For several days, I focused on mapping out the second half of the book, writing down explicit scenes that each of my main characters would experience, all the way to the final chapter. In many ways, my novel was finished—insofar as the plot was concerned. Now all I had to do was fill in those scenes with prose and I would be done.
What started out as free-flow writing for the first half of my novel blended into a near-rigid outline for the latter half. If someone had told me to outline this novel from the beginning, I don’t think I could have done it. After all, it was the process of discovering who my characters were and what my story was really about that solidified where I would ultimately go with the second half of Sunshine’s Darkness. That freedom to let the plot—and the characters—develop was vital to my story. Likewise, if I had continued a free-flow style of writing, it would have been impossible for me to calculate the exact moments when major plot twists needed to occur in order for certain characters to end up where they needed to be. Put another way:
|Without the free-form development of the first half, my story would never have taken off; but without the careful outline of the second half, it would never have been able to land.|
By adopting the use of the outline for the second half, I was able to weave together the story that had developed freely in the first half, bringing the story to a satisfying and logical conclusion.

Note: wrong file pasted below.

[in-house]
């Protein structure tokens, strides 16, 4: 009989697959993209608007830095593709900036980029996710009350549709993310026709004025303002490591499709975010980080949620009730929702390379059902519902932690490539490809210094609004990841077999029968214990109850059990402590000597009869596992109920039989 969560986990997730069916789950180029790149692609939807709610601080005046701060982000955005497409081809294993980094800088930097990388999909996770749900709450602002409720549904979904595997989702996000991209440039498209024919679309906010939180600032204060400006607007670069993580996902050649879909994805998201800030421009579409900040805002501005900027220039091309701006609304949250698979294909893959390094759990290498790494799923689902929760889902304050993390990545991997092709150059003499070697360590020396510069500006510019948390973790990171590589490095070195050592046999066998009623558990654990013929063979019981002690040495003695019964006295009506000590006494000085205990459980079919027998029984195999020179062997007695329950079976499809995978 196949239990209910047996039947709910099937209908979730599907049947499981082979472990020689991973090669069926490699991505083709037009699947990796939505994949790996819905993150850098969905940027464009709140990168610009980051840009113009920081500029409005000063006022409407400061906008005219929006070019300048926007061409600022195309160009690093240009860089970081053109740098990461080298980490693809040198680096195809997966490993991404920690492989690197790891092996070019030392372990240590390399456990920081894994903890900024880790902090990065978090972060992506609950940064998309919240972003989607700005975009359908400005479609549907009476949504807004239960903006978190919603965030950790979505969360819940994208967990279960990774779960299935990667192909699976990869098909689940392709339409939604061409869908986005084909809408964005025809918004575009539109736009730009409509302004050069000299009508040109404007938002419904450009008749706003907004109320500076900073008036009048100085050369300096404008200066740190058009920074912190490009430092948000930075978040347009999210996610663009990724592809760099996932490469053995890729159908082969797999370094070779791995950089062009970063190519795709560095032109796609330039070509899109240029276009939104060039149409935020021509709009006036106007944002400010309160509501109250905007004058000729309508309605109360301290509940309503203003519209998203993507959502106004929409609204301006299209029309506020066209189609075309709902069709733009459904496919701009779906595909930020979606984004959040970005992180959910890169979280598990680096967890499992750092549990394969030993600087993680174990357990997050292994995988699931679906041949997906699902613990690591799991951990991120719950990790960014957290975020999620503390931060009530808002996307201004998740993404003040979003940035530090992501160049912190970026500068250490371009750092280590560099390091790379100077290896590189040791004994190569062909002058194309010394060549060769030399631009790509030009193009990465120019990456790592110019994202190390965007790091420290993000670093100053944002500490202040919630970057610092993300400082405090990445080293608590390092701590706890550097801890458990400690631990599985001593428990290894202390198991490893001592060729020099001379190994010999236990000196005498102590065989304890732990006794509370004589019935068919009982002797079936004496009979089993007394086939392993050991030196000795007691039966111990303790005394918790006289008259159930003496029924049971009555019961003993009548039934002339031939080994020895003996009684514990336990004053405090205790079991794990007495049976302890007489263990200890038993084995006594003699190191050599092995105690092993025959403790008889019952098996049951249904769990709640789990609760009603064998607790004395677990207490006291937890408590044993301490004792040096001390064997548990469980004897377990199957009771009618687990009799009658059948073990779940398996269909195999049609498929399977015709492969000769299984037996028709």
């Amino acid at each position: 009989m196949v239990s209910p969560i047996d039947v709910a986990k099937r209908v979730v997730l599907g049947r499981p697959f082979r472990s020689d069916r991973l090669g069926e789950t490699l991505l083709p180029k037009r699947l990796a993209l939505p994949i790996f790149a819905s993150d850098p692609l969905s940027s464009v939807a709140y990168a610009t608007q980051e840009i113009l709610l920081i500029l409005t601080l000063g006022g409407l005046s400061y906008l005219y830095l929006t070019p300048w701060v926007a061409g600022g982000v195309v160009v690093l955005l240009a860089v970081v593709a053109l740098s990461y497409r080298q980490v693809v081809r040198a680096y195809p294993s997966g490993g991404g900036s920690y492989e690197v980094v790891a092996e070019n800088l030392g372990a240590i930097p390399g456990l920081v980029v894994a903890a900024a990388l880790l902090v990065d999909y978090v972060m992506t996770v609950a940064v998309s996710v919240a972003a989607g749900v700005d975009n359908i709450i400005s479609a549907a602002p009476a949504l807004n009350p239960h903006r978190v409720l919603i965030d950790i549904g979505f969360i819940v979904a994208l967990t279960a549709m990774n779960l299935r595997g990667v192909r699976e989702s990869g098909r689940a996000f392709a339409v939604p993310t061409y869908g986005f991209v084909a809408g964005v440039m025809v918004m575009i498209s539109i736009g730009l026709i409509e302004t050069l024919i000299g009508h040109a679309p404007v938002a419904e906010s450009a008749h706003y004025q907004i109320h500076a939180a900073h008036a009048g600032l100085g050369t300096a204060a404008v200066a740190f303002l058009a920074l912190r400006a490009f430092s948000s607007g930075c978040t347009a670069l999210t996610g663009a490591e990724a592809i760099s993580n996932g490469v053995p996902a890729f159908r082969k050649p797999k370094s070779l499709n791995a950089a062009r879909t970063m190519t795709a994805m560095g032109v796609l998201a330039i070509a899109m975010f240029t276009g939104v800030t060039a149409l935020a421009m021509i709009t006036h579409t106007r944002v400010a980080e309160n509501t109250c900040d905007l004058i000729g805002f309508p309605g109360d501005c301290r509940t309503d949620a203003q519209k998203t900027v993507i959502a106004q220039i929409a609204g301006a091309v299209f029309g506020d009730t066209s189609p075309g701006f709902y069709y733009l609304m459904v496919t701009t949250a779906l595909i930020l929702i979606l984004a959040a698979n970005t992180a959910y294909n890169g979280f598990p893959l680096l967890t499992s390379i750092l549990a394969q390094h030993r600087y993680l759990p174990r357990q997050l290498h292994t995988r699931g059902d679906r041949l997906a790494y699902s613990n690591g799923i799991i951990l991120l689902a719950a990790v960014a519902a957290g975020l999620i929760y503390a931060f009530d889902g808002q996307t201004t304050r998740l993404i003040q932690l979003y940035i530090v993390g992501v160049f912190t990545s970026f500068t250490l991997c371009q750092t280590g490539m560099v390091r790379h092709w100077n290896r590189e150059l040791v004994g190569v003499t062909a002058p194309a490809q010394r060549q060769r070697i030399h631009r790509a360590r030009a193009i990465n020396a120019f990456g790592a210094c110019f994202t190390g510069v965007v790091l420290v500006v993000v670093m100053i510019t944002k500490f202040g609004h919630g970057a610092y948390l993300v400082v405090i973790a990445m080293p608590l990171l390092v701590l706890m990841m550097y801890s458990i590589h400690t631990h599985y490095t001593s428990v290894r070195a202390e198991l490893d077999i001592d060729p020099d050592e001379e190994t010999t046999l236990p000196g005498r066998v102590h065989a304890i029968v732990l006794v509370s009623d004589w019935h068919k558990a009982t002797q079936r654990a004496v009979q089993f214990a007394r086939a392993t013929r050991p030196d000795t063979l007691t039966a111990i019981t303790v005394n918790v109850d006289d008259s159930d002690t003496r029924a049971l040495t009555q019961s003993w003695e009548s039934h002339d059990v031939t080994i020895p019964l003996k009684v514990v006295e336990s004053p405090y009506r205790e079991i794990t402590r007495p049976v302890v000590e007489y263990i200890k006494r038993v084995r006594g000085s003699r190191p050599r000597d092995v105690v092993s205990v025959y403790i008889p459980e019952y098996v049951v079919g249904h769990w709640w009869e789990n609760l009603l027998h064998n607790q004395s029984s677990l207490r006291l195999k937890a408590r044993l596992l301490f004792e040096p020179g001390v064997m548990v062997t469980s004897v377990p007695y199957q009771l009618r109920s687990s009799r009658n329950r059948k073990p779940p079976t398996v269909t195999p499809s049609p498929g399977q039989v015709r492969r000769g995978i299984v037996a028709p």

FINDING YOUR OWN APPROACH
|This hybrid approach is what worked for me; that doesn’t mean it will work for you—or that it will work for you in just the same way.|
If you decide to follow my method, you need not follow it to a tee. For example, you might choose to outline in the beginning a few key scenes that you want to take place, while still allowing your characters and plot to develop freely around those scenes. I didn’t do this for Sunshine’s Darkness, but with my second novel I did: I began the novel by outlining three key scenes—and the order I needed to tell about them in order to move the plot along. Likewise, you don’t need to slavishly follow your structured outline in the second half of your book if you come up with some amazing plot twist or new ending that will blow your readers away. For Sunshine’s Darkness, I thought I knew exactly what the last couple of chapters were going to be; but when I got there and it came time to write them, I found several of my characters were still left hanging. So I created a whole new ending that would weave together the characters who still had these loose threads. When something like this develops, you toss your outline aside and wrap up your book with what works best.
|You might choose to adopt:
But whichever you choose, the one thing to keep in mind is this: It’s the end result that matters. Whichever style you ultimately choose for writing your novel, as long as it gets you to a satisfying, publishable, and FINISHED end-result, then you’ve done your job. Bravo!
So what works for you? Do you map it all out? Do you let it flow freely? Do you have a hybrid approach of your own? Leave a COMMENT to share your own techniques for developing your characters and your stories.
|GREG—Read more about this editor|